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Why GDPR is an Opportunity for Business, Not a Limitation

GDPR is actually really positive for businesses of all kinds. For all of the panic that it caused, the rush to become compliant, and all of the rumours doing the rounds in the run-up to the 25th May, the sky didn’t actually fall in. In fact, the clarity and authenticity of GDPR presents a number…

Some organisations found GDPR to be a real pain. But now it’s in place, it’s actually really beneficial to businesses. Here are 6 reasons why.GDPR is actually really positive for businesses of all kinds.

For all of the panic that it caused, the rush to become compliant, and all of the rumours doing the rounds in the run-up to the 25th May, the sky didn’t actually fall in.

In fact, the clarity and authenticity of GDPR presents a number of interesting opportunities for businesses to streamline their data operations, better serve prospects, and increase marketing engagement.

What is GDPR?

Ah, the million dollar question. I’m sure that most people reading this blog are aware of what GDPR is, but if through some crazy happenstance you’ve avoided all of the data protection talk over the past couple of years, you can get our own lowdown here, read the official guidance from the ICO, or check out some handy guidance from Roskilde University.

Put very simply, GDPR is a new legal regulation that is concerned with data privacy and security. Private citizens (or “data subjects” – George Orwell would be so proud) have been given essential rights over the control of the data that companies hold about them. The legislation is far too vast to boil down to a single pithy definition, but companies have had to think carefully about the data they hold; the security of where the data is stored; how individuals consent to the use of their personal data; and how the company responds to requests for access, amendments, and deletion of that data.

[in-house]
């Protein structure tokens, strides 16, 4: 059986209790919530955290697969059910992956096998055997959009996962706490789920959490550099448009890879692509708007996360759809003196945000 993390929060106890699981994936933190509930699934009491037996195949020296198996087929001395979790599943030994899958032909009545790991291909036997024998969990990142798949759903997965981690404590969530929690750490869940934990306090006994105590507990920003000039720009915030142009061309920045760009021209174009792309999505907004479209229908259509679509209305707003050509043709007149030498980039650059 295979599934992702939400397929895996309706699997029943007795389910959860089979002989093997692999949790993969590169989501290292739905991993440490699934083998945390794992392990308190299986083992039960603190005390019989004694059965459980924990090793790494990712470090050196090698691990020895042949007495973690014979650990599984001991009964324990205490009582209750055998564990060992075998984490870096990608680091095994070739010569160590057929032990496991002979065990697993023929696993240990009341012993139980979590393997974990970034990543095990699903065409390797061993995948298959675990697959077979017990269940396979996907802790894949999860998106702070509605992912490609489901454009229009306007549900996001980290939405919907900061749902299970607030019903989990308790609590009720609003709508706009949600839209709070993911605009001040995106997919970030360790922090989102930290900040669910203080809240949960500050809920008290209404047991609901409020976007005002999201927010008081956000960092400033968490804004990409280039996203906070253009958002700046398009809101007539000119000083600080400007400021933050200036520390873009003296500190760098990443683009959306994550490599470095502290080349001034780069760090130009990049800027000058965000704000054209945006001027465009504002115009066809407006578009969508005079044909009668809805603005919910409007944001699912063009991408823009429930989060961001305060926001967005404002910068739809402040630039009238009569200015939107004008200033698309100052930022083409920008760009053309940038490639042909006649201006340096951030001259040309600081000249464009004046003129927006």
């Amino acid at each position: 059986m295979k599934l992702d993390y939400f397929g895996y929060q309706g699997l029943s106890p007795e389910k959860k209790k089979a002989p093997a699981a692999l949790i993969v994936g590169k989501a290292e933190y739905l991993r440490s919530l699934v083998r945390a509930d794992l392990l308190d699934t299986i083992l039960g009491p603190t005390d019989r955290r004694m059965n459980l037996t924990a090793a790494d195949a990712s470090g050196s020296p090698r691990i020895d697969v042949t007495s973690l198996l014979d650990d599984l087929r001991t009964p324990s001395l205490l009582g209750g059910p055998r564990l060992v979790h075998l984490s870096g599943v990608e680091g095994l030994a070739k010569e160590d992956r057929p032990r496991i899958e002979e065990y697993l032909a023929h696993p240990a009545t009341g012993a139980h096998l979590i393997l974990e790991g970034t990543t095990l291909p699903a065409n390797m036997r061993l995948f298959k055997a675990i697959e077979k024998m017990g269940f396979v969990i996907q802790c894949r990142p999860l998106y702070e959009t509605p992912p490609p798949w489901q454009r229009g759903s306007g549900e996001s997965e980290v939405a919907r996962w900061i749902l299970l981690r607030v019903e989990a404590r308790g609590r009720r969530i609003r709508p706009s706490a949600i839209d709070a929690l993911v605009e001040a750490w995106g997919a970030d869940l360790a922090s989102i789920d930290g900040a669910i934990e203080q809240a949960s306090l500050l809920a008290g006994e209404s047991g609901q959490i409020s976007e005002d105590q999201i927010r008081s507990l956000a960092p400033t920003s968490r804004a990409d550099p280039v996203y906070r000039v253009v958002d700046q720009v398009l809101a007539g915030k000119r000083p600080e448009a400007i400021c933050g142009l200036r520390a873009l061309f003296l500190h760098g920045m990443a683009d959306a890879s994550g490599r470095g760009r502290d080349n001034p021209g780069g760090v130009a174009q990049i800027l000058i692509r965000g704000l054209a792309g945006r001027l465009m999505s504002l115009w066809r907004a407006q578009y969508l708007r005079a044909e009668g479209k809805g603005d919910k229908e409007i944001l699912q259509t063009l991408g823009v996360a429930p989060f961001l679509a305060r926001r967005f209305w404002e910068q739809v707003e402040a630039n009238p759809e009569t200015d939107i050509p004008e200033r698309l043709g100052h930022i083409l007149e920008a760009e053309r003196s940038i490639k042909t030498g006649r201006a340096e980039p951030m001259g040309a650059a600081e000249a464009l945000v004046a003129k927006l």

What Was All the Fuss About?

New-fangled legal things are always scary – especially when there’s talk of a potential €20m fine. But GDPR seemed to hit a unique nerve. Why?

Even the most “agile” businesses struggle with external change. GDPR shook many companies out of a kind of complacency with data, putting some of us outside our comfort zone. And then there’s the practical work and expense of changing or replacing existing systems for compliance. Even for a small one-man-band, GDPR potentially posed a lot of legwork, and a lot of businesspeople found the legislation difficult to follow, especially as the amount of online hearsay grew.

What Are the Benefits of GDPR?

Ensuring compliance has been stressful for a lot of organisations, but it’s a positive move for everyone. Here are 6 reasons why GDPR is actually great for business.

Good Data Practices = Good PR

When you implement resources like privacy policies, crystal-clear opt-ins, and ethical marketing practices, you prove that you feel a sincere responsibility for the security and use of people’s data. This gives you a unique opportunity to increase trust and brand confidence.

On the flip side, companies that suffer data breaches – or generally play fast and loose with people’s data – will usually have a PR nightmare on their hands. Being clued in to the latest legislation shows that you care deeply about users’ rights and privacy, and understand how those elements feed into a good customer experience all round.

Ebb and Flow